Thank you to Zarda Foods, EPR Properties, Daniel & Irene Arnautov, Ryan & Keri Horn, iPlumbKC, Michael & Julie Hirons and Greg & Charlotte Shireman for your generous year-end gift. Your support provides stability to our mission and hope to our clients.
John & Kimberly Shrader, Chris & Kim Thiele, Church of the Four Corners, Dan Ripley State Farm Insurance Companies, Especially Jewelry, Roger & Pam Lantz, Erin Dunn, Mike & Amber Balbier, and Kyle & Tiffney Hoffman, a huge thank you to each of you for joining us to reach the families in our community. Your year-end gift allows us to finish the year strong. We appreciate you!
To all of our faithful monthly and recurring supporters — THANK YOU from our Peace Partnership team! – Stone AMP SEO, Jeff & Lacey Cherry, Zane & Melissa Morerod, Jondy & Heather Britton, Mark McDonald, Lone Jack Baptist Church, Matt & Kristy Newton, Clayton & Pam Wooldridge, Mark & Cathy McGaughey, Greg & Jennifer Spears, Roger & Jennifer Madsen, Brent & Amanda Miller, Mike & Jan McGraw, Willie & Adia Valdes, Linda Hartman, Dave & Rosie Bourland, Rudy & Stacy Blahnik, Mike & Tracy Pruitt, Sandra King, Diane Smith, Stan & Linda Byrd, Dan & Gigi Rippee, Andre & Rose Fantasma, Kevin Quinn, Scott & Lydia Hurley, Jon & Naomi Thompson, John & Keshia Otradovec, Tamara Stroud, Rick & Kathy Daulton, Church at Coffee Creek, John & Vicki Hefner, Cory & Leslie Young, Jenny Glasgow, Teddy Koehler, Brandon & Vanessa Blanchard, and Rick & Jan Britton.
We appreciate each and every one of you!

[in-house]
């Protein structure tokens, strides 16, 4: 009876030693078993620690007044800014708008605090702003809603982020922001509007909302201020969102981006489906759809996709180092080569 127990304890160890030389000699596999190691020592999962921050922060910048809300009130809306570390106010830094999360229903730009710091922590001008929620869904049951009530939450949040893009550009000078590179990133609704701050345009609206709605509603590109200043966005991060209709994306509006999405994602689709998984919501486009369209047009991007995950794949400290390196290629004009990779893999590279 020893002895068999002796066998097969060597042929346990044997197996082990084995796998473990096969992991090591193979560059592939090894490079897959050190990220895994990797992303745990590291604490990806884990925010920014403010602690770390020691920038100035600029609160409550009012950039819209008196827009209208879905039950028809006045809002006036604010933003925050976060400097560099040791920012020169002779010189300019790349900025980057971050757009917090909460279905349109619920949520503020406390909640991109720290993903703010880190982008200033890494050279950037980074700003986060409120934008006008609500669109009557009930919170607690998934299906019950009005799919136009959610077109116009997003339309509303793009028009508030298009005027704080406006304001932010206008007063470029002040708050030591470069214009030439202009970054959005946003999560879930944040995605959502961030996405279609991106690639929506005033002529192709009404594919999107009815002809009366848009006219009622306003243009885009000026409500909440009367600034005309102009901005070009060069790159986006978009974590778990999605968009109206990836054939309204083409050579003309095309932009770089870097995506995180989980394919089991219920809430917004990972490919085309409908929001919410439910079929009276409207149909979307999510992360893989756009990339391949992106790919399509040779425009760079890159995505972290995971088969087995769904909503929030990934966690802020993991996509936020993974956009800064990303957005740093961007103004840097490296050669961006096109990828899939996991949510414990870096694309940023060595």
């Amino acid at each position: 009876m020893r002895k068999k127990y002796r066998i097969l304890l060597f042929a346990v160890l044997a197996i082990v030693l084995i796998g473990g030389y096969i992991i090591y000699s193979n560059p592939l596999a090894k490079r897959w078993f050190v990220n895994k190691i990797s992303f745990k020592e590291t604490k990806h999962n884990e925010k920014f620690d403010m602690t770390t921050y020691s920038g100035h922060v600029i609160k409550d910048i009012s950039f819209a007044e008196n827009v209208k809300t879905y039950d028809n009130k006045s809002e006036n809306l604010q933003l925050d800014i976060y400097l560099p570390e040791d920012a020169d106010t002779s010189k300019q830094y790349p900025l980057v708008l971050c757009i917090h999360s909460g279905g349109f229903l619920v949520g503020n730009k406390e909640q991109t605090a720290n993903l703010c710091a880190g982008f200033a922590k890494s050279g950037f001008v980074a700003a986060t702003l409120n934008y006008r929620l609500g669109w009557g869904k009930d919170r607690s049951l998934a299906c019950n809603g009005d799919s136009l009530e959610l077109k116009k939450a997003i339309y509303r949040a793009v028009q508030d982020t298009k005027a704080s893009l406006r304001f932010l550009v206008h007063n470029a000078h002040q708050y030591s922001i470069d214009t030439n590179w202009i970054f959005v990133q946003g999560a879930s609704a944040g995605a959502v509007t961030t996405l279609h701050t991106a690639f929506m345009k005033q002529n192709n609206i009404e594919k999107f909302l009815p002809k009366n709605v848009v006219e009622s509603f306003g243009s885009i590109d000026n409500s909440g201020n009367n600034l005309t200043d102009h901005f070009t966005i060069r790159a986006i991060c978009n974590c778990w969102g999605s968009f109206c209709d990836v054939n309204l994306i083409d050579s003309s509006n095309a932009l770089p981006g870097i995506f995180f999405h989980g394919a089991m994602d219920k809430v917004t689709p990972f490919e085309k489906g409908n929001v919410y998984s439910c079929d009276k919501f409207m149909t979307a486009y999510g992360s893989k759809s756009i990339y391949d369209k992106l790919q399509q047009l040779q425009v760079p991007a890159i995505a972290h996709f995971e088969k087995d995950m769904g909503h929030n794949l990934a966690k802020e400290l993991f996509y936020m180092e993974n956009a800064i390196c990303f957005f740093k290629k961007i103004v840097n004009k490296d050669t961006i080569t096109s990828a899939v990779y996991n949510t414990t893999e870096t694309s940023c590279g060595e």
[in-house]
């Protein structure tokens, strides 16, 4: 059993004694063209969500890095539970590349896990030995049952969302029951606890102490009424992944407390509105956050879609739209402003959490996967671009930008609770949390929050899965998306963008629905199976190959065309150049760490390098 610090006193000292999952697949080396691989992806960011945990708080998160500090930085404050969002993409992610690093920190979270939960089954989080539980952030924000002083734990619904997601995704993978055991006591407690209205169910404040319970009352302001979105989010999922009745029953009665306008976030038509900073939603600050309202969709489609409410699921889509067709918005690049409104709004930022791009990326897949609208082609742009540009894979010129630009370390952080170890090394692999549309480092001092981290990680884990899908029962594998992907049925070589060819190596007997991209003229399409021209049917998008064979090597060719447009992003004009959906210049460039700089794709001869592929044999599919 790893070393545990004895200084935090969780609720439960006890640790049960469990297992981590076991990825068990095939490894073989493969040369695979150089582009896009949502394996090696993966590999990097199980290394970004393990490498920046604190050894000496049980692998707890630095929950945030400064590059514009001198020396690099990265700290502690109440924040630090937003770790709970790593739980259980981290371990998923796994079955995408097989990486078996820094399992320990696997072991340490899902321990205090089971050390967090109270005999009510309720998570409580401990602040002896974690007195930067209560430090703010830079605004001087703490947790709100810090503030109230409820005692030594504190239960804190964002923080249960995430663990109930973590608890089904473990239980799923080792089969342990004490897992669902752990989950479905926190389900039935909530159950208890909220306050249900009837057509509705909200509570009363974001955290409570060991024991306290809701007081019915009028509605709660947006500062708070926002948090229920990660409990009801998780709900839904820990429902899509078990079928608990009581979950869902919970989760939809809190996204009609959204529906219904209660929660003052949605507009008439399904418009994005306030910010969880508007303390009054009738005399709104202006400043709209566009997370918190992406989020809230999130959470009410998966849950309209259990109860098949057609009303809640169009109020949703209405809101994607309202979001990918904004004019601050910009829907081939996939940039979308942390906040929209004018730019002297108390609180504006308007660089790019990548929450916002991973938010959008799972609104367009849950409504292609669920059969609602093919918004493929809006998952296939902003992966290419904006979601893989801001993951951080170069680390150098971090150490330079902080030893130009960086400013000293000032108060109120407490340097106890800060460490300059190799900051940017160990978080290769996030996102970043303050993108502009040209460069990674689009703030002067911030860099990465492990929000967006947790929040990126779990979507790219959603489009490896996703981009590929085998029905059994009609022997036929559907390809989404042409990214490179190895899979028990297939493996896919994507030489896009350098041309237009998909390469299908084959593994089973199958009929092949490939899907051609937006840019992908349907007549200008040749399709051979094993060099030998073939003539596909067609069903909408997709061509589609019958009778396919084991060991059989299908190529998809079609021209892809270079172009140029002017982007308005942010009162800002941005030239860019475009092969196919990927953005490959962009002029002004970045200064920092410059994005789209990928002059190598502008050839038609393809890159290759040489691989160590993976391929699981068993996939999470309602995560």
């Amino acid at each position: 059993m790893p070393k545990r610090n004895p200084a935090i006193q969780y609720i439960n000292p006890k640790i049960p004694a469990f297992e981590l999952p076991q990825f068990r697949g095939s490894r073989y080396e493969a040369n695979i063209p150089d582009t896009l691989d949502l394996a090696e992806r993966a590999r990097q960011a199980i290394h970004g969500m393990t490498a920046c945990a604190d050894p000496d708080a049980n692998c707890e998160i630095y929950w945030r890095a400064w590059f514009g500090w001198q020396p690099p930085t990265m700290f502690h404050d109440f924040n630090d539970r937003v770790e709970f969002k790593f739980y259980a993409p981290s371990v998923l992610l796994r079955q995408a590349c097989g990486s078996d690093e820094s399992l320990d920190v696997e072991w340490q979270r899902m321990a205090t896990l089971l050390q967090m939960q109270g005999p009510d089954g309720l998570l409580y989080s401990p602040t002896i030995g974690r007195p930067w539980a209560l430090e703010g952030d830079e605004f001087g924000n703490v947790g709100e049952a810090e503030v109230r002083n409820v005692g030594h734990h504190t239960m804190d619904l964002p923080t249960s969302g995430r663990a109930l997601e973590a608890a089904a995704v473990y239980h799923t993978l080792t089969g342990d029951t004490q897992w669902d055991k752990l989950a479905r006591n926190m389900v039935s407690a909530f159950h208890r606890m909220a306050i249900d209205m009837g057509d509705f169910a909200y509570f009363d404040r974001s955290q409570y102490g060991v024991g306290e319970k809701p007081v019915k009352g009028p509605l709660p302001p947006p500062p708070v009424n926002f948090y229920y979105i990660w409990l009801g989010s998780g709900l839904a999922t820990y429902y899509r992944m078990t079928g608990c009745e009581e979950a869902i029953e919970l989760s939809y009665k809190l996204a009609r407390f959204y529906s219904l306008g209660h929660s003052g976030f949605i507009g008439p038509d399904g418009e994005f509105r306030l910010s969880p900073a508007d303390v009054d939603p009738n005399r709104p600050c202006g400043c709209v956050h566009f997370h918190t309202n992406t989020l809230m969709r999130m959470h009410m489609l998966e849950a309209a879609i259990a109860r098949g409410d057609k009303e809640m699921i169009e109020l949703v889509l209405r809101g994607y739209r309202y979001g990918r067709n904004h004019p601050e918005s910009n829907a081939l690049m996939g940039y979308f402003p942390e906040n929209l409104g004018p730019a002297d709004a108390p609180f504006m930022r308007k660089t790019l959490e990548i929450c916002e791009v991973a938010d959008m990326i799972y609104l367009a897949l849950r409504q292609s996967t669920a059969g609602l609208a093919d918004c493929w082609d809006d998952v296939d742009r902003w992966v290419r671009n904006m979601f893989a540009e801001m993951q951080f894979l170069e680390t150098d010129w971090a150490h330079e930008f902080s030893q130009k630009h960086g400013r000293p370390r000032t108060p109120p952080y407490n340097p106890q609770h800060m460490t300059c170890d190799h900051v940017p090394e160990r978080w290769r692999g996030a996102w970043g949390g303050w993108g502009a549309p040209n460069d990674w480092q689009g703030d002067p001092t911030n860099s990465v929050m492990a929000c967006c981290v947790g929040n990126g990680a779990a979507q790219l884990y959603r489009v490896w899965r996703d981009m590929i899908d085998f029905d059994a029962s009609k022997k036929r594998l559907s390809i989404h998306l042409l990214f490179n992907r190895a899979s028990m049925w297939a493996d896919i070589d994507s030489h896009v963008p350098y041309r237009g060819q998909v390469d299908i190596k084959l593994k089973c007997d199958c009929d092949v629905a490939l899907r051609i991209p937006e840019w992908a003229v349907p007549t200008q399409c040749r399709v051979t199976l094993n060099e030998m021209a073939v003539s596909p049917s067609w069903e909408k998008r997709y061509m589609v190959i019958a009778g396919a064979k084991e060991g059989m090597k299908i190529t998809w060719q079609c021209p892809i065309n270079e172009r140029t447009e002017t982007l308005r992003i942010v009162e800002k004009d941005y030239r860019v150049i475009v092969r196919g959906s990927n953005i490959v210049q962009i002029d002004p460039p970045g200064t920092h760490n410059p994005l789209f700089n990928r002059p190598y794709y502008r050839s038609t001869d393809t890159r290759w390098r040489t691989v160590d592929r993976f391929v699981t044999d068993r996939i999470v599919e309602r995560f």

Thank you to everyone who purchased tickets in our 3rd Annual Peace Partnership Christmas Lottery. We sold 211 tickets which allowed us to raise over $11,000. Congratulations to our winners! What a fun way to raise funds to provide affordable counseling to those unable to afford it. THANK YOU!
Thank you to Casey McBride, Lee & Debbie Miller, Keith Dorrian, Cam South, ReNu Brain Treatment Center, David Peebles, Community Choice Pediatrics, Kay Carlile, Jacob Sanders, Tre Robinson, Jon Brody, Lori Chally, Hilary Tichota, Kenneth & Joyce Chambless, Rex Worboys, Candace Roberts, Tim Blanchard, David Glasgow, Teddy Koehler, Michelle Sloan, Allen Steenbock, David West, Nazira Creager, Brad Stebenow, Tarae Thibeaux, Nancy Wade, Devyn Horsley, Amber Martin, Beckie Fite, Mark Hillenburg, Orion Management Solutions, Khalilah Holland, Matt Terwilliger, Cindy Hillenburg, Butch & Karen Bellis, Aaron Parra, Jenny Glasgow, Angeline Berry, Candice Berry, and David & Holly Fox for your December raffle ticket purchases.
Would you like to hear more about how you can help us grow? Our Director of Development, Naomi Thompson, makes herself available for coffee/breakfast and lunch meetings to learn more about the work we do at Peace Partnership. You can reach her at: 816.272.0653 or firstname.lastname@example.org to find out how you can join our team of Partners. To make a donation through our website, please click on the link below.
Have you or someone you know been helped by Peace Partnership or Genesis Counseling? If so, would you please consider paying it forward to help another find healing along their journey? We are asking anyone who is not currently partnering with us financially to consider donating $100/year for the next 3 years to help make a difference in someone else’s life. Collectively, we can help SO MANY PEOPLE! Please consider a gift today. Call the office for help getting your gift set up or choose a recurring donation on our website here. We are so grateful for your help changing lives!